Back when he was a few months old, I was told on a regular basis by strangers that I was an ‘amazing’ father just for carrying him around, which is certainly something that mothers seldom encounter.

> One of the neat things about "Marvelous Mrs. Maisel" is that it shows how it was socially acceptable for rich people in the 1950s-1960s to completely delegate parenting

Judging from some of the raised-by-nannies-then-prep-school people I went to college with, this sometimes has mediocre results. YMMV.

> Judging from some of the raised-by-nannies-then-prep-school people I went to college with, this sometimes has mediocre results. YMMV.

The prep-school crowd could obviously afford to delegate the most, but if you are ages 30-60, it's highly likely you were formula fed, not worn around in a sling, babysat by the TV, etc. And everyone turned out fine. There was subsequently a reaction to that modern convenience which, in my view, is the modern equivalent of foot binding.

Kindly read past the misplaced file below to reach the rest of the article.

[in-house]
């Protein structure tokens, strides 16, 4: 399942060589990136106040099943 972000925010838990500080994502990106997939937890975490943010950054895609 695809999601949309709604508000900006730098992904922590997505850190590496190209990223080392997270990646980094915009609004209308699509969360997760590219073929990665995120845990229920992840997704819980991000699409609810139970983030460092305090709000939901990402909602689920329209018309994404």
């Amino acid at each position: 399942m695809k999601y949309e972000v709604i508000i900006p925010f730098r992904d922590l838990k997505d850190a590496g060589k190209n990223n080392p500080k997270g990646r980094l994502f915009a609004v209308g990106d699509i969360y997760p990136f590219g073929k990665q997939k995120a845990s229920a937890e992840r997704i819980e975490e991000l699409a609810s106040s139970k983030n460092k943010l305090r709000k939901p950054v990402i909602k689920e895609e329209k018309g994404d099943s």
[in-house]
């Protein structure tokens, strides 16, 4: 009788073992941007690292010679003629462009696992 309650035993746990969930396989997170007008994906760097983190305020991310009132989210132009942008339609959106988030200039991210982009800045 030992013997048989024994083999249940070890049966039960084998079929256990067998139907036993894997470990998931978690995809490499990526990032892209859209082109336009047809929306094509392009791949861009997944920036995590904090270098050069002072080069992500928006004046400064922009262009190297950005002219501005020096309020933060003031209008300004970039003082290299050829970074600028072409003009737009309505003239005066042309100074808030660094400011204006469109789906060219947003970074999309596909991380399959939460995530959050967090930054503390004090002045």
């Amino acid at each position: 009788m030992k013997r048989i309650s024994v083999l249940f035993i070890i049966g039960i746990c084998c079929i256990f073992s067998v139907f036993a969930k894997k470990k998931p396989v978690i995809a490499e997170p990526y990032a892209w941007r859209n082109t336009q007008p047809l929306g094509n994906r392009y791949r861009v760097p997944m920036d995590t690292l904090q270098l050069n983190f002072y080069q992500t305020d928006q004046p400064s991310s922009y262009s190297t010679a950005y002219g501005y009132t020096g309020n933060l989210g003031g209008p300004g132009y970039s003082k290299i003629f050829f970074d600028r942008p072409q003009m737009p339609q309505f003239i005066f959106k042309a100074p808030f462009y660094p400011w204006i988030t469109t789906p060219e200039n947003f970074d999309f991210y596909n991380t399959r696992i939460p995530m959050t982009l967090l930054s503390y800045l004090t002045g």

I am 33, and I was breastfed until 2, carried around in a sling, didn’t spend much time on TV or screen games, etc. But my parents are an anthropologist and a schoolteacher, who both spent lots of time on family. (Note: I certainly have plenty of my own problems and wouldn’t claim to be any kind of human ideal role model.)

Your description more or less fits my parents (now ~70), though TV wasn’t anywhere near as pervasive during their childhood as a few decades later, and they spent tons of time outside as kids.

Whether “everyone” among my peers who were raised by screens turned out “fine” is debatable at best. Many of the kids of 2-parents-with-full-time-professional-jobs-and-not-much-time-for-family ended up with plenty of baggage and interpersonal problems. Not to mention chronic health problems caused by lifestyle, etc.